President Buhari through a statement by the Presidential spokesman, Mallam Garba Shehu appealed to Nigerians to be patient with him over the difficulties in the land, adding that the change he promised will be achieved soon.
As part of the change, the President ordered the release of 10,000 tons of grains from the national strategic grains reserves to help alleviate hard times people were suffering.
The statement reads in full,
“The Presidency firmly rejects the insinuations that poverty and lack are products of the Change mantra. This should be dismissed as an erroneous and misplaced opposition criticism. The President understands the pain and the cries of the citizens of this country and he is spending sleepless nights over how he can make life better for everyone. Contrary to assertions by a faction of the opposition Conference of Nigerian Political Parties, CNPP, the President’s energy and focus are on changing the lives of Nigerians, with a view to making it better than he met it.
“Change is a process. Change does not happen overnight. Change can be inconvenient. Change sometimes comes with pain. Over the past year, the government has been working night and day to deliver on its promise of change to Nigerians, and the painful process is still ongoing.
“This is work in progress . As life gradually returns to normal in much of the country and the northeast in particular, agriculture will resume and traders from neighbouring African countries will once again feel safe to do business with us.
“It is estimated, for instance, that three Northeast states of Nigeria alone have so far lost about three trillion Naira (Nine billion US Dollars) to the Boko Haram insurgency. The previous administration at the center said Federal Government losses amounted to about USD18 billion.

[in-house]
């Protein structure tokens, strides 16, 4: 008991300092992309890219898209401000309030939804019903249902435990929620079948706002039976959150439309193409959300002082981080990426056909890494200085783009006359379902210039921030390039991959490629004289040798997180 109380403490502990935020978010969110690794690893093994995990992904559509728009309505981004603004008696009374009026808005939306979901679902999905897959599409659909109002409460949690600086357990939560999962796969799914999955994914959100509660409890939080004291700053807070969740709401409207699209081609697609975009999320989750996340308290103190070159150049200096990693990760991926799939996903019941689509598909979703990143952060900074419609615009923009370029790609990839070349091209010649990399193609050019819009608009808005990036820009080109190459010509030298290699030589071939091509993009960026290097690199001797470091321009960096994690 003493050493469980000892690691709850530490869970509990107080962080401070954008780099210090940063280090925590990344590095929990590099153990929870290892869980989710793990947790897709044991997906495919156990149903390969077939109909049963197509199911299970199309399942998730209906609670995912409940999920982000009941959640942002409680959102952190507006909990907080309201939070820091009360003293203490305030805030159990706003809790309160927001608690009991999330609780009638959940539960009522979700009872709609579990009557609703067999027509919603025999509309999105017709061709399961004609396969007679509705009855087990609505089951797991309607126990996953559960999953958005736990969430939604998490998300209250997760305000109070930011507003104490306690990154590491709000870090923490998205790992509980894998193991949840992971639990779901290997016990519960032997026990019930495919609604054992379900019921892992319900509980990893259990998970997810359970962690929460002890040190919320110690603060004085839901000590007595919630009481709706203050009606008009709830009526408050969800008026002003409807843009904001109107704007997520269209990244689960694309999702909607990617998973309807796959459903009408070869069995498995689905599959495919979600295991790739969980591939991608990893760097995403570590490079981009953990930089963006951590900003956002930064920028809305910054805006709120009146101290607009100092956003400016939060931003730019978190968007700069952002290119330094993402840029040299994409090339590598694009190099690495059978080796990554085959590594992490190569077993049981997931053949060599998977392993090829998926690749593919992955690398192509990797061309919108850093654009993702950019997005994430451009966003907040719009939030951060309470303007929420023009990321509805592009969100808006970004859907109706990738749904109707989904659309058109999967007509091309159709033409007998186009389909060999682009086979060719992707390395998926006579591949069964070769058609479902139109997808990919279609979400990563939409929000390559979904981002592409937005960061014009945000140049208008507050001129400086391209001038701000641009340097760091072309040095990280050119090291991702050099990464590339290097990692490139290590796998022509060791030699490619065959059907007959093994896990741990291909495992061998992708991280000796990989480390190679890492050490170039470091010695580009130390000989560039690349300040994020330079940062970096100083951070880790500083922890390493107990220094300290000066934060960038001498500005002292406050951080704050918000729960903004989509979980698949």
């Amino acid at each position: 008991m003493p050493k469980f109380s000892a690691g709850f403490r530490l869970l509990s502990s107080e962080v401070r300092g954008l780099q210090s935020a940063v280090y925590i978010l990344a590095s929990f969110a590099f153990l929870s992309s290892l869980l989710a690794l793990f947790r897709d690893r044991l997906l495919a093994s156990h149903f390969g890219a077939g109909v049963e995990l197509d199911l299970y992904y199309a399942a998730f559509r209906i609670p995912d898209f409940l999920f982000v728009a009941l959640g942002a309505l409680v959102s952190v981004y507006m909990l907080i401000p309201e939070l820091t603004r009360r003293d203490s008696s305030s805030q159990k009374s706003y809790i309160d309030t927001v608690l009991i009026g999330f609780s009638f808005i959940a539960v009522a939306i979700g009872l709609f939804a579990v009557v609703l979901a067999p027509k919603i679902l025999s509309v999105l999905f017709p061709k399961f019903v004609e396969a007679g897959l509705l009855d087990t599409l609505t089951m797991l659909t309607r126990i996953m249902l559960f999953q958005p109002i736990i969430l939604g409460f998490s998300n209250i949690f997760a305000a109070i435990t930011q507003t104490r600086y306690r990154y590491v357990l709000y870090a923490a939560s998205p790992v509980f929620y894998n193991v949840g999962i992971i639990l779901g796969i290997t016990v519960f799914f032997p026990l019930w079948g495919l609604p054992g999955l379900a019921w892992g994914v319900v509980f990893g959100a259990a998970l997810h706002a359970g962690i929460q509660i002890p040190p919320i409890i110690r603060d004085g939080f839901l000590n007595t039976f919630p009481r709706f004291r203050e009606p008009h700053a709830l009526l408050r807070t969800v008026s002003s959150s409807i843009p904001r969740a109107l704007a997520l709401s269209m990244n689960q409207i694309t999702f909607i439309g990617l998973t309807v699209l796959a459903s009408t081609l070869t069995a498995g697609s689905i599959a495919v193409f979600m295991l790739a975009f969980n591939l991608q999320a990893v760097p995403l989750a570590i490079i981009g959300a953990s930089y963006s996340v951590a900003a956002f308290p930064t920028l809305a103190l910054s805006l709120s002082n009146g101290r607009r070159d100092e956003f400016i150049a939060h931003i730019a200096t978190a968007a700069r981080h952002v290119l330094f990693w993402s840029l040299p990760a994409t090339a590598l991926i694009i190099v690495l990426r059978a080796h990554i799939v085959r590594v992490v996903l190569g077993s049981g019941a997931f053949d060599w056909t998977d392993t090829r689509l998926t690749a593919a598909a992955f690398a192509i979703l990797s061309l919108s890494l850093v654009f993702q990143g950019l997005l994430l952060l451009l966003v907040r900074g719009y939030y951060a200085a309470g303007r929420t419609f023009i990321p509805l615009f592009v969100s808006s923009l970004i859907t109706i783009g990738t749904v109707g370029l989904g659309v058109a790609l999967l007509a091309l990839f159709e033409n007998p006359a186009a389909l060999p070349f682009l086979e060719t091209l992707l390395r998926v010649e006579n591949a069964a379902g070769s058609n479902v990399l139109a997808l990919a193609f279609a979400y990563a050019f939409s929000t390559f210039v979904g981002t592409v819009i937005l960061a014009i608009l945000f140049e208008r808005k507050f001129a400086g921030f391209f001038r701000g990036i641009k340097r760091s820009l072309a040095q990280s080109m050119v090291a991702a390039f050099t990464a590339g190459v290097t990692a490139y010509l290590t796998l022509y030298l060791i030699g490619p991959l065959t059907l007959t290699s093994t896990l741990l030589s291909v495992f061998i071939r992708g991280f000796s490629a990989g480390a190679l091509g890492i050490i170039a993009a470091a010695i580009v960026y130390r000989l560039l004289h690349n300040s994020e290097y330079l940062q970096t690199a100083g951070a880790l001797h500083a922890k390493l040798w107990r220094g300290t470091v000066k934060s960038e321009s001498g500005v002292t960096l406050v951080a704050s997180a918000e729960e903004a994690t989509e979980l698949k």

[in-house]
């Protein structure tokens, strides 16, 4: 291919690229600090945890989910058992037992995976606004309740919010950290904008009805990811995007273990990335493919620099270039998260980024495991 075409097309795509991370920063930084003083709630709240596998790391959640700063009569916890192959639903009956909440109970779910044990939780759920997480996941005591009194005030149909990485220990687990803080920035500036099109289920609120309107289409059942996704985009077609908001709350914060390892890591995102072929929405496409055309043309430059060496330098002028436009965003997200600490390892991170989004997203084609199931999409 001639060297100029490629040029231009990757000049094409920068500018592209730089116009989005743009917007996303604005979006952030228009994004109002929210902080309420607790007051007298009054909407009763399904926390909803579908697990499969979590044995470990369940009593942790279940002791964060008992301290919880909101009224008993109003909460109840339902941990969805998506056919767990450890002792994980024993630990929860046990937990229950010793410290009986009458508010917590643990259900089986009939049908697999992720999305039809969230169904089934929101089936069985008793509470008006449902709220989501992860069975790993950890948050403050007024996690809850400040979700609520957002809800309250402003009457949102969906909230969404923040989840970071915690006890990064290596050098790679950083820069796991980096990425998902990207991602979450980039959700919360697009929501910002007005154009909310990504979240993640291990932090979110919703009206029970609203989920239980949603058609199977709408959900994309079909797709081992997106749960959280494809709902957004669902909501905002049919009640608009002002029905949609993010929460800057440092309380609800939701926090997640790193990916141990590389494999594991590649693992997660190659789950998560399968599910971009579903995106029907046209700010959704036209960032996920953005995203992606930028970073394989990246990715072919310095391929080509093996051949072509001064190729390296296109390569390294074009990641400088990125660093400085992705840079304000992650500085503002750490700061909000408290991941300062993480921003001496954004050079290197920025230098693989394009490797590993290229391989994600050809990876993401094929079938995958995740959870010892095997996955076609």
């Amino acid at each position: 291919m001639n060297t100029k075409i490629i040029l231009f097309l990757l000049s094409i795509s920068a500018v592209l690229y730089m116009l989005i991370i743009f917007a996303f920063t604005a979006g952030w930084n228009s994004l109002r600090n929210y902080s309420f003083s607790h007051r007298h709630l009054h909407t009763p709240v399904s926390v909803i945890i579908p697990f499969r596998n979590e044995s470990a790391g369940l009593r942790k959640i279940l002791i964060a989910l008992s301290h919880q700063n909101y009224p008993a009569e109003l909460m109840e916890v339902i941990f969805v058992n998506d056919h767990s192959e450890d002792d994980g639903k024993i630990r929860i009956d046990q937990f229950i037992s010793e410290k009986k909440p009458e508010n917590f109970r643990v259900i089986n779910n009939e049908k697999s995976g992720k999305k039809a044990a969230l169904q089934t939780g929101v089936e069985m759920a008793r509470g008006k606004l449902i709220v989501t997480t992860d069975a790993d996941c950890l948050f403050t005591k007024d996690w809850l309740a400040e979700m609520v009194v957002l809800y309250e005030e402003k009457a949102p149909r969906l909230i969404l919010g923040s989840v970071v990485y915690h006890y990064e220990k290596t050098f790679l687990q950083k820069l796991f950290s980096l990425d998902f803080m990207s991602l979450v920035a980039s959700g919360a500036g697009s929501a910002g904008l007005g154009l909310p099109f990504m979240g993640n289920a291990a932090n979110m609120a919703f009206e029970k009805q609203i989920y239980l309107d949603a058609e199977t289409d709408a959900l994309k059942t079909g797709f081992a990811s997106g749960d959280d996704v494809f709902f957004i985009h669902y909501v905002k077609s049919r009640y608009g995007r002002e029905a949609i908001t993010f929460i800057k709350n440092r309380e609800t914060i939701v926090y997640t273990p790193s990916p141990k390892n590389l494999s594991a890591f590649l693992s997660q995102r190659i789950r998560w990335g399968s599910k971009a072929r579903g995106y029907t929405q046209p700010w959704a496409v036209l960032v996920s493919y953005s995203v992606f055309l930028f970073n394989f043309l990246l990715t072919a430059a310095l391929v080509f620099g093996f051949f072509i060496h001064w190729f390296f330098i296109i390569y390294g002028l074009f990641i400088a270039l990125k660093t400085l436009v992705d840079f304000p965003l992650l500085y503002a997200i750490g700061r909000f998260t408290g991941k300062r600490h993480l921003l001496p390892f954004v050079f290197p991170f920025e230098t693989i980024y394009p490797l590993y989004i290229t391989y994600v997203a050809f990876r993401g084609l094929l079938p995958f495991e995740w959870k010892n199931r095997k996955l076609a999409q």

“It would have been a miracle for our country’s economy not to feel the effects of this. And, in addition to the thousands of lives lost to the insurgency, thousands have also lost their means of livelihood. The northeast region of Nigeria is a mostly agrarian society, which means Nigeria has lost billions of naira in agricultural produce. Many communities, which have had their yearly planting and harvesting cycle disrupted by Boko Haram attacks or occupation are still yet to return to their farms. In many of these communities, there have not been planting and consequent harvest for between two to five years.
“At the time this government came to power, about 600 billion naira was owed to fuel marketers in subsidy payments. Strategic fuel reserves were depleted and local refineries not functioning.
“One of the President’s first steps was to pay off the marketers, leaving an outstanding of about N150 billion which is captured in the 2016 budget. The Port Harcourt and Kaduna refineries are being brought back to life. Shortly, Nigeria will resume refining its own fuel rather than depending on imports.”
As part of the permanent solution of recurring cycle of petroleum products shortages, government is working on a plan to ensure that some of the newly-licensed independent refineries start coming on stream from 2018.”
“Government is also turning its attention to the sabotage of the oil and gas infrastructure that has taken so much away from the generation and distribution of electricity.
“These are just some aspects of the change that Nigerians voted for, a change that is happening and which will soon be felt by Nigerians in every nook and cranny of our country.
“Nigerians are a people renowned for our inner strength and our ability to triumph. These are just the darkest days before the dawn. The change Nigerians voted has indeed begun.”